Nearly a century ago, the government-sponsored Works Progress Administration (WPA) commissioned artists to create more than 35,000 informational posters for cultural initiatives, travel, and tourism. The iconic, New-Deal era advertisements combined modern art trends with marketing techniques. While many of the eye-catching signs found their way to archives or libraries, others remained inaccessible and uncataloged for decades.
Join Ennis Cartner of Social Impact Studios for a virtual exploration of the lost (and found) poster art of the WPA. In 2008, Ennis started Posters for the People, which has become the most comprehensive online database of WPA posters. Explore more than 1,300 posters never cataloged by the federal government, including specific works that remained hidden for 70 years.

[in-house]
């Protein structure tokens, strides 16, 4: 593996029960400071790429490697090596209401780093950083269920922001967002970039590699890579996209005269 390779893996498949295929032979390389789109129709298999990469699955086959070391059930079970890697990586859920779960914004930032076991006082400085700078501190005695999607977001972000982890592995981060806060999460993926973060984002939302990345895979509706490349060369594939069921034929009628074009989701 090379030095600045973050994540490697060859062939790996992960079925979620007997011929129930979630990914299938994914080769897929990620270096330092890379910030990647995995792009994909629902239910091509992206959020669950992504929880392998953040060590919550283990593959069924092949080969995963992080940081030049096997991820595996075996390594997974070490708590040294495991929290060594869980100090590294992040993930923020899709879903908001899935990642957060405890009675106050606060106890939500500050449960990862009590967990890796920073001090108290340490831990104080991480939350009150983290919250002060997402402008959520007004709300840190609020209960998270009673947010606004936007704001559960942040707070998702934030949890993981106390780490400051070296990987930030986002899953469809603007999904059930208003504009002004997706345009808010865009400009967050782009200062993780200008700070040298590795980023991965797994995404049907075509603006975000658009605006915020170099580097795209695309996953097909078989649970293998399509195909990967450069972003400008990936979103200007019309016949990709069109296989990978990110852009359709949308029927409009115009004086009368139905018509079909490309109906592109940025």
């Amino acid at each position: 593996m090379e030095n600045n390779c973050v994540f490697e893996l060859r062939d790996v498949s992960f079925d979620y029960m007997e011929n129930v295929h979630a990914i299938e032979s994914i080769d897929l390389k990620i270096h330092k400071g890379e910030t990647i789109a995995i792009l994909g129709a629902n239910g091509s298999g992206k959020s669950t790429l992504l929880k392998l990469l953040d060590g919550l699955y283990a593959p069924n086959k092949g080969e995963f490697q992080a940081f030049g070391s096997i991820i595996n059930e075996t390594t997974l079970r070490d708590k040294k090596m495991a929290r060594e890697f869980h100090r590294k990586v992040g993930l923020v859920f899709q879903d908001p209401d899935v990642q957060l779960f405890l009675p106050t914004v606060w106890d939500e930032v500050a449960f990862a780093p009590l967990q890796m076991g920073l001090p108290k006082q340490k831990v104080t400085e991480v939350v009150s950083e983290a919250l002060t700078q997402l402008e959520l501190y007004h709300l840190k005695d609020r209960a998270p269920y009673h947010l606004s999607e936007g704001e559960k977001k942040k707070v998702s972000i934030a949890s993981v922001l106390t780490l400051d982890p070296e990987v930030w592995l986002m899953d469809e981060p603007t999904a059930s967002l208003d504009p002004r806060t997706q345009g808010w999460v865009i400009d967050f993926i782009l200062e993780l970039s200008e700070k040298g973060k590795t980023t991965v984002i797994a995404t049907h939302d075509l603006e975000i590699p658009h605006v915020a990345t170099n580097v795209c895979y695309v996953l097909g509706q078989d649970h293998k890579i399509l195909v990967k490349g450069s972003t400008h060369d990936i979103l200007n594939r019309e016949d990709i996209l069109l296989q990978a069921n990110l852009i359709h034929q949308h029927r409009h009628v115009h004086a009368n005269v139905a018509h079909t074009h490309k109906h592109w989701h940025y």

Ennis Carter is the founder and director of Social Impact Studios. Ennis studied Philosophy at New York University and worked as a community and student organizer in the late 1980s. Carter was named one of the 50 Best Women in Business by PA by Governor Rendell’s administration in 2006. She lives with her husband and daughter in Philadelphia.
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This online experience is part of Atlas Obscura’s Wonder From Home initiative. At Atlas Obscura, our mission has always been to inspire wonder and curiosity about the incredible world we all share. Now, more than ever, there’s a need to stay connected—not only to our sense of wonder, but to each other. Follow and share the hashtag #wonderfromhome for inspiring stories, more incredible online experiences, and live streams with the Atlas Obscura community.
There are 275 spots available on this experience.